Not all wind turbines are alike. While the great majority are large steel towers fixed to the ground, a few are shaped like gliders, kites, and blimps, and move around freely.
Take the Buoyant Airborne Turbine (BAT), developed by Altaeros, a four-year-old company in Massachusetts. The BAT is a 60-foot-diameter helium aerostat with a three-blade-rotor spinning inside. It rises 1,000 feet off the ground and sends back power via high-strength tethers. And, it's not nearly as cumbersome as it looks.
Altaeros recently announced a $1.3 million demonstration project in Alaska that will supply power to about a dozen homes. It's also working on deals for remote sites in Australia and Canada, and the company has investment from a group controlled by Ratan Tata, the famed Indian industrialist.
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The BAT is aimed at remote regions where power is more expensive, and where other forms of alternative energy are hard to achieve, co-founder Adam Rein says. That includes parts of Alaska, which currently rely on diesel shipments and aren't suitable for solar (because the sun doesn't shine enough) or conventional wind turbines (because the permafrost won't take deep pilings). "In winter, it's hard to transport diesel to remote villages or industrial sites. Many areas only have road access for a few months a year," Rein explains.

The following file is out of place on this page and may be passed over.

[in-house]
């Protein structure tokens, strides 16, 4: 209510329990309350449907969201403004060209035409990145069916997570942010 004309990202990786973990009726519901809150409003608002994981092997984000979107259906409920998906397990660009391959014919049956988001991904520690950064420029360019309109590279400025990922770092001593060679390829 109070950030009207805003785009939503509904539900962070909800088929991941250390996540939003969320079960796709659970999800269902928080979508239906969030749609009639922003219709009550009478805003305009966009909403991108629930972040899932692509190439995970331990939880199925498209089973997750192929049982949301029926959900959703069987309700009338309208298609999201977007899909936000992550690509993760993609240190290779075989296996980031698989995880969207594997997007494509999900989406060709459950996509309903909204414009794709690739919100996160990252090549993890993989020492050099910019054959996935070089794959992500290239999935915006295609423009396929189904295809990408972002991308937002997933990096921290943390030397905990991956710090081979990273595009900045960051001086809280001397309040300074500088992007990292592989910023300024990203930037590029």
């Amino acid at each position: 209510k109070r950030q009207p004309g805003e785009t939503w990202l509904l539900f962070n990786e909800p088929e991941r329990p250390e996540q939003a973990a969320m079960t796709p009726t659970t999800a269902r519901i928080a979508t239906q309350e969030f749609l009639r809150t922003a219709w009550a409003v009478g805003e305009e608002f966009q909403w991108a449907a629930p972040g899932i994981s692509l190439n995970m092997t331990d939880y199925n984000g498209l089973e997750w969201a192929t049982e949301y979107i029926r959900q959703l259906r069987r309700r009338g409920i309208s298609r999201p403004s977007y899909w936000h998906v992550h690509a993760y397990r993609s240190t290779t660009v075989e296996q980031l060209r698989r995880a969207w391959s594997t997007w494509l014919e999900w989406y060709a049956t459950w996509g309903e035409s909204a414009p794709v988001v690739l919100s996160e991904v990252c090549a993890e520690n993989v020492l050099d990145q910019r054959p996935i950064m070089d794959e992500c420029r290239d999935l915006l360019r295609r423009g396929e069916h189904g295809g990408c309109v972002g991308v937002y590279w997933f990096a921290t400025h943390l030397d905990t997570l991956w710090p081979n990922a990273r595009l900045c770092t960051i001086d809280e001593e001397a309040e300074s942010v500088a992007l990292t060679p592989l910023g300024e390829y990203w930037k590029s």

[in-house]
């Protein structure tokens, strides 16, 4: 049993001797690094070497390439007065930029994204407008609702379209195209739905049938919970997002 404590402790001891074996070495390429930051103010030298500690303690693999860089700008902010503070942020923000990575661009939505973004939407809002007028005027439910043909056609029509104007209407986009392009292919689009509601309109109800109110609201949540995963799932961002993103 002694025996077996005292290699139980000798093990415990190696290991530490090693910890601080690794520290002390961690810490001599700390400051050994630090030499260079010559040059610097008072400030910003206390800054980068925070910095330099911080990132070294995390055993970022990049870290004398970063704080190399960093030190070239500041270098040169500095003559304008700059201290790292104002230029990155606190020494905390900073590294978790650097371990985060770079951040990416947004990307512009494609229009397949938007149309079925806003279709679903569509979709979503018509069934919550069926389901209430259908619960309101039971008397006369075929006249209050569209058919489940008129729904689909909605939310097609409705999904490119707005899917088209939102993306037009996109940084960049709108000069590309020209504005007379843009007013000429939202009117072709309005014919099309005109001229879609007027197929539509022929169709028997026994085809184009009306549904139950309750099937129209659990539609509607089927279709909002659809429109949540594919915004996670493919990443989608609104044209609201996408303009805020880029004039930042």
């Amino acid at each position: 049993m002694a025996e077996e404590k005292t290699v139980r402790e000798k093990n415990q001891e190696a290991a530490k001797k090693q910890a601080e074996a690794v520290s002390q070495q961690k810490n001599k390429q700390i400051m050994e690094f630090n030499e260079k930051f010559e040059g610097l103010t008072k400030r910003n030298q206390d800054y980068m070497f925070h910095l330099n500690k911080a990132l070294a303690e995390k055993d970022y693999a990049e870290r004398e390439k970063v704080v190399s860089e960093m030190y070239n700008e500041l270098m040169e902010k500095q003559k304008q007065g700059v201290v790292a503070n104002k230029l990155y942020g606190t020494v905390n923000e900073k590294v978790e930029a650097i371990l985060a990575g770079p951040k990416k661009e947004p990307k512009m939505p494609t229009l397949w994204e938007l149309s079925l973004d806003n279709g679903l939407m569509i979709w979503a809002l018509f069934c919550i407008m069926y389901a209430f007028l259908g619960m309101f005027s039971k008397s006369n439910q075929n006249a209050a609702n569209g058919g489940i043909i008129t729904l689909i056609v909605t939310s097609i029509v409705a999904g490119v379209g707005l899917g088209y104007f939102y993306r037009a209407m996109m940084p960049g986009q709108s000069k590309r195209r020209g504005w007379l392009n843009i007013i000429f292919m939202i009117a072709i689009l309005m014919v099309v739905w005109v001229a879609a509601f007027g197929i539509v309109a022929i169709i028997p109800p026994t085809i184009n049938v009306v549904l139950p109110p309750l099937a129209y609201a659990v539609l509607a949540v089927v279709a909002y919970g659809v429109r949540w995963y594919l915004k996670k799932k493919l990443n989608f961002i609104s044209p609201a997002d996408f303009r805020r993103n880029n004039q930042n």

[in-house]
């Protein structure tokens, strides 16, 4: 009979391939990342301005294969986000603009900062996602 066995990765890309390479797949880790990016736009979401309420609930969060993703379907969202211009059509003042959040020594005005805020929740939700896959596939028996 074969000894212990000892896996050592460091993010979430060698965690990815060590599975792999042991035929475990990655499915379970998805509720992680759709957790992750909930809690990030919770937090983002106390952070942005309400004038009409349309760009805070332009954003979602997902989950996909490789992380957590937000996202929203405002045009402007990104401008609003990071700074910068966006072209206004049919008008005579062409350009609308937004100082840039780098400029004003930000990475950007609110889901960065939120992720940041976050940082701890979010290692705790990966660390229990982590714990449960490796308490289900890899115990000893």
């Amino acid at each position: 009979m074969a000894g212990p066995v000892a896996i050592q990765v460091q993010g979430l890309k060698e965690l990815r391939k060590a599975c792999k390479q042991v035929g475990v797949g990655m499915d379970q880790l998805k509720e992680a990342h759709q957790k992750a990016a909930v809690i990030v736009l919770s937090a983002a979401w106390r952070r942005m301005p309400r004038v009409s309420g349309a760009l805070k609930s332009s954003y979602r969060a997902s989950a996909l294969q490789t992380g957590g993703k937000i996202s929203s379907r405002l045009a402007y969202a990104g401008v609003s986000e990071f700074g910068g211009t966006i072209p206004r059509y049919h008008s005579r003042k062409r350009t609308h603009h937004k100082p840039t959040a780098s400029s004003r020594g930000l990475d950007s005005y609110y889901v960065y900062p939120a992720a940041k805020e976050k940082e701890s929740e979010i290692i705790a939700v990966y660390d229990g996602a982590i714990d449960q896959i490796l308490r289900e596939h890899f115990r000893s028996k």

The Alaska project, which is partly funded by the Alaska Energy Authority’s Emerging Energy Technology Fund, will test the viability of the technology and give a sense of costs. Altaeros says the BAT will deliver power at about 18 cents per kilowatt-hour, which is more than most of the country, but still below what some Alaskan communities currently pay. It can also be used as a mobile phone mast, potentially providing another source of revenue.
Floating a turbine at 1,000 feet has its advantages. Wind speeds are two-to-three times higher than nearer to land, and more consistent, Rein says. Also, the turbine can be taken down if winds get too fast, minimizing potential for damage. At wind speeds above 45 MPH, a winch automatically springs into action, bringing the blimp to land.
One drawback is that BAT loses helium pressure, albeit slowly. Rein says it needs topping up every three months or so.
There are a few other contenders trying to float airborne turbines into the market, particularly Makani Power, which was acquired by Google X last year. Others include Ampyx Power, from the Netherlands, and Germany's NTS, which is working on a kite that pulls a small train around a railway.
The technology making up the BAT actually isn't complicated. Blimps have existed for years, which provides lots of test data, and the rotor inside is just like the one on a conventional wind turbine. The main challenge is to reduce weight by using composite materials instead of steel.
Rein admits that Altaeros's concept is less daring than Makani's—which is like a flying jet-wing—but not necessarily in a bad way. "We're taking a more conservative approach, which is taking the most reliable way to lift heavy things into the air and combine it with a conventional wind turbine," he says.